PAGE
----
Un bosque flotante pays off many debts: to May, to Gargantilla, to their sisters, to Bill Connors, to Mrs. Gabsky, and to itself. But above all, it pays tribute to those classics that Jorge F. Hernández frequents and defends so much. If we continue with this well-executed intertextuality, whose seams are imperceptible, Un bosque flotante is the grandniece of Cervantes’s Don Quixote. In his own writing, the narrator wonders if “something is still missing from this novel” and integrates documents from others and his own with success. Perhaps that is the epicenter of the story: its form. Here, the writing had the will to be all its own. This novel stubbornly exists. Regardless of time or envy, Un bosque flotante ends up finding its own roots, in restaurant conversations, at round tables, and reaches its best definition, as Lezama Lima would say. If you have followed the last four decades of America’s twentieth century, the nervous system of Un bosque flotante will captivate you as you read. Jorge F. Hernández has come up with a messy novel lacking any sort of adornment and distraction, delineated with a stiletto in a world that is the world of memory itself. – Héctor Iván González (Alfaguara, 2021)

 

 

 

Juan Carlos Villavicencio: Visiones de María Magdalena

This book integrates two forms of art: textual (poems) and visual (21 paintings included as illustrations). There are six parts that represent the motif of Christ’s passion, this time, situating the experience (of the passion) within a unique and personal voice that acquires, in this new setting, new meanings and thematic derivations.This is portrayed in a kind of “biblical uchrony,” which means, visually and poetically, the betrayal of love as a metaphor for a lost world.  A critic has said: “The work proposes a dialogue between the European literary canon and Chilean literature, relocating the universal motif of the passion of Christ as an experience constructed from a minimal voice that acquires new meanings and reverberations in light of Chilean literature’s historical context.” - Rebeca Errázuriz

 

 

 

Keila Vall de la Ville: The Animal Days, translated by Robin Myers

The Animal Days is the long-awaited translation of Keila Vall de la Ville’s Los días animales, winner of the 2018 International Latino Book Award. A woman’s story of movement as both a lifestyle and a rite of passage, The Animal Days follows Julia’s journey of love and rock-climbing across three continents. In this fast-paced novel, joy is linked to self-destruction, love is inseparable from death, freedom is twinned with unbearable solitude, and life is worth only as much as a given moment. The taste for risk and vertigo never stops: they feed each other as the abyss approaches. Julia, determined to never look back, lives perpetually on the brink, even if it means shedding her own skin in the process.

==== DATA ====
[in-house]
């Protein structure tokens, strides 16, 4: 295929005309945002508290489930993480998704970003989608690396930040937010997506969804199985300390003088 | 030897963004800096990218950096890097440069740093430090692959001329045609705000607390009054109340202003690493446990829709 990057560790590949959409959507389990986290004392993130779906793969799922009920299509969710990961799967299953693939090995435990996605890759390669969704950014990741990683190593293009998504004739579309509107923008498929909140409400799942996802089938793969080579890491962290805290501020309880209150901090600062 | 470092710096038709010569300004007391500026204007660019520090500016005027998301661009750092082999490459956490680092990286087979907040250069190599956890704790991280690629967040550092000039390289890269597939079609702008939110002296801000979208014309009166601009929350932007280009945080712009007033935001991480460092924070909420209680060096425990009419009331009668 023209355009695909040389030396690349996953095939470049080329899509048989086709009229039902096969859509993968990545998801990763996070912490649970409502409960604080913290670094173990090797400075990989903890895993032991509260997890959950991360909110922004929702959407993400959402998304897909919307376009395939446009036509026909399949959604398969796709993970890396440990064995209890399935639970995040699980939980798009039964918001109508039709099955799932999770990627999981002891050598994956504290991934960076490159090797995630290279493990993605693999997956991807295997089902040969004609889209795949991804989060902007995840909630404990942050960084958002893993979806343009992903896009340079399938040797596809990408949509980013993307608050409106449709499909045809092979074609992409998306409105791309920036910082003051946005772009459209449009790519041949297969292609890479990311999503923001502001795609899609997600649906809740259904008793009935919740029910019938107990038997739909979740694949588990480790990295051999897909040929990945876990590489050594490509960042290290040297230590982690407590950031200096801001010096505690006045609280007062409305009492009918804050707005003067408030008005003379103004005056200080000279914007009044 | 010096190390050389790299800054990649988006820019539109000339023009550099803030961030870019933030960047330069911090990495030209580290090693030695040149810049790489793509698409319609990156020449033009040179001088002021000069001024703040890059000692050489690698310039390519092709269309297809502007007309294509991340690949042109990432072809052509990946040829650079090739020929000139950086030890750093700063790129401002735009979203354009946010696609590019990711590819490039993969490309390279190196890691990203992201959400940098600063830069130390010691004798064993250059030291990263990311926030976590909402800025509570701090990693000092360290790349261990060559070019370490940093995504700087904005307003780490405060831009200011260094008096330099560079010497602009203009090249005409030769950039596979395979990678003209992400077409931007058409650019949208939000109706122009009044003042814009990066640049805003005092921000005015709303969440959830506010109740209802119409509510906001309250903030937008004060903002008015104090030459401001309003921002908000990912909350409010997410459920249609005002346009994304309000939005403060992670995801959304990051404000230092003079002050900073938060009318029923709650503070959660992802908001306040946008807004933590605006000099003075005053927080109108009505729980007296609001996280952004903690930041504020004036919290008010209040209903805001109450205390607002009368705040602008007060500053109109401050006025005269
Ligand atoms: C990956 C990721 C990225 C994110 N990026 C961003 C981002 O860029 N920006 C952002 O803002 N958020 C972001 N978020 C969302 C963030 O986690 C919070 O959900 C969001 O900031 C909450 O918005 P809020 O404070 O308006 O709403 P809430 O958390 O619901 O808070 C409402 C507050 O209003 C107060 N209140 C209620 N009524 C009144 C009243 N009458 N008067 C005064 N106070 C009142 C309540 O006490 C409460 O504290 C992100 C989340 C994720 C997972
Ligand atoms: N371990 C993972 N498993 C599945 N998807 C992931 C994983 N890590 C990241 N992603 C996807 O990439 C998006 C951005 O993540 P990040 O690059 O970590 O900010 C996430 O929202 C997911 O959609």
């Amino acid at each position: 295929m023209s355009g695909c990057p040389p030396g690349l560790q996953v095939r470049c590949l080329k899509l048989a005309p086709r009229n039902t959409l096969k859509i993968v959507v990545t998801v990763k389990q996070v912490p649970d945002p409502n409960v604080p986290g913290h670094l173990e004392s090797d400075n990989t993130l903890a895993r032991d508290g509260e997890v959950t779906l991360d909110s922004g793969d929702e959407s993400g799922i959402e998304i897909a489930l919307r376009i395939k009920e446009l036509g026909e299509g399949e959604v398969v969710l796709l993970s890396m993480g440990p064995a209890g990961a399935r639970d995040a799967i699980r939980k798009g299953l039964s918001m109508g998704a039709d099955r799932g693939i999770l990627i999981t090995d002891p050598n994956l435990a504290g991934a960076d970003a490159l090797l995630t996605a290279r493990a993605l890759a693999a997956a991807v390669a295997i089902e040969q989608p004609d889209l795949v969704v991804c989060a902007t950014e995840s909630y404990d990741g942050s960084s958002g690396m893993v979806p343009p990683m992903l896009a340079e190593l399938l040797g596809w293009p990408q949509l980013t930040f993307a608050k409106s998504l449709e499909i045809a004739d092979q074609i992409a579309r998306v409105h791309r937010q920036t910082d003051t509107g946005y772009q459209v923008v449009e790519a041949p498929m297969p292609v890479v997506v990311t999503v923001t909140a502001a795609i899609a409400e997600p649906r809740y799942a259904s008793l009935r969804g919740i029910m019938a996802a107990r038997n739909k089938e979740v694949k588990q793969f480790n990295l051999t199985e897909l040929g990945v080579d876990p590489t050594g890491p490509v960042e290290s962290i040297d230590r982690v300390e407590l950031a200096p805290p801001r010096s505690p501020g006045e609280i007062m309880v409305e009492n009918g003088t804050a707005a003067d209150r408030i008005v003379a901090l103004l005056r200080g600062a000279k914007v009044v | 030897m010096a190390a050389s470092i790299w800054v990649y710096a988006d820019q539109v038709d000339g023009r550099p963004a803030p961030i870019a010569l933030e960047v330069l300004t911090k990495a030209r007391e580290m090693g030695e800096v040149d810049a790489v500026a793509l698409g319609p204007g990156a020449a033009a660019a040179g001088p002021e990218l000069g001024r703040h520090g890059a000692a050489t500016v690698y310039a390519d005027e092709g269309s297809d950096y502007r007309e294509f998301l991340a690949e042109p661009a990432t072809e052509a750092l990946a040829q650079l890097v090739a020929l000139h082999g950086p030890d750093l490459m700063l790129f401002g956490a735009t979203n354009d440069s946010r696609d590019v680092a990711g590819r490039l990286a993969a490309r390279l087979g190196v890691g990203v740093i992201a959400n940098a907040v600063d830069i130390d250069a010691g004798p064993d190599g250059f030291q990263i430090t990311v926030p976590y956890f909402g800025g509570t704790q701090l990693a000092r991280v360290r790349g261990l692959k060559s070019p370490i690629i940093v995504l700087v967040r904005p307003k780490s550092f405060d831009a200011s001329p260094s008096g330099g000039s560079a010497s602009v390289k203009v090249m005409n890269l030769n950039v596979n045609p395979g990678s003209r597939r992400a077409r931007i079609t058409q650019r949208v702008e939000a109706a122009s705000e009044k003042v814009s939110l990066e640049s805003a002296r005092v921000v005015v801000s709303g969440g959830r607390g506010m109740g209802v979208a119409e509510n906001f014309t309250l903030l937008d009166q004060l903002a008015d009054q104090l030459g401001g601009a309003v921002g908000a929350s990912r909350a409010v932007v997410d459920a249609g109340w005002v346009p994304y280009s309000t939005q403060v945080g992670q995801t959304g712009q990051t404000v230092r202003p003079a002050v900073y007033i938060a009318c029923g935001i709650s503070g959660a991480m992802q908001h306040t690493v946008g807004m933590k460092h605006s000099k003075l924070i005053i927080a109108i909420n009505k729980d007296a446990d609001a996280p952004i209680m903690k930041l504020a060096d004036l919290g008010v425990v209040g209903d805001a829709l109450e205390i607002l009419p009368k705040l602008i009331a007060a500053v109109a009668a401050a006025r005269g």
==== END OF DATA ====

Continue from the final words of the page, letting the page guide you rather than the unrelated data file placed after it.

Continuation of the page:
L.M. Oliveira: El mismo polvo

Very few respond to the Kafkaesque premise: “To write is to jump out of a line of murderers.” The murderers, contrary to what one might think, are those who stay in the expected order, follow the usual course of the world, starting the bad life as it is. But what is being murdered? The possibilities. Writing should be the opposite, jumping into the impossible as an act of thinking. These accounts of lonely Mexican-American characters in hotel rooms, of believer rapists, of men deceived and lost in airplanes, in cathedrals and small towns, do everything to throw themselves virulently off the fence and reveal, like L.M. Oliveira writes, the light of truth, without chiaroscuro, where: “we were all soldiers of the same dust.” Oliveira’s writing is a promise and should be read. – Ariana Harwicz (Dharma Books, 2021)

 

 

 

L.M. Oliveira: El oficio de la venganza

There are books that are in conversation with other books, but there are also books that consist of the essential material that makes up other works. El oficio de la venganza by L.M. Oliveira is a part of this second group, since a substantial part of the book contains other books that start with revenge. Melville’s Moby Dick, Alexandre Dumas’s The Count of Monte Cristo, Jorge Barón Biza’s The Desert and Its Seed, will be revulsive in this story, as they will dissolve the boundaries between the life being read and the life the protagonist lived. In the style of a frieze, where anecdotes and events take the floor from the naive Aristóteles Lozano, this character tells us how his life has been radically transformed. Thus we will see the metamorphosis of Aristóteles into an energetic and insightful Ari. However, for this transformation to take place, he will make use of his experience as a reader, as well as a true betrayal of people he trusted. – Héctor Iván González (Punto de Vista Editores, 2021)

 

 

 

Luis B. Méndez del Nido: Los paraísos disponibles

With the awareness of one who has survived (more than once), the lyrical voice of this collection does not painfully tear its clothes as a sign of suffering, but rather tames the impetus of a spirit of success that recent generations have inherited, and that, apparently during the first part of the twenty-first century, is inconceivable. In this sense, most of these poems present an object of desire or a prefigured goal that is not reached or is reached with bad timing. - Efe Rosario (Editorial Pulpo, Puerto Rico, 2021)

 

 

 

 

Luis Jorge Boone: Suelten a los perros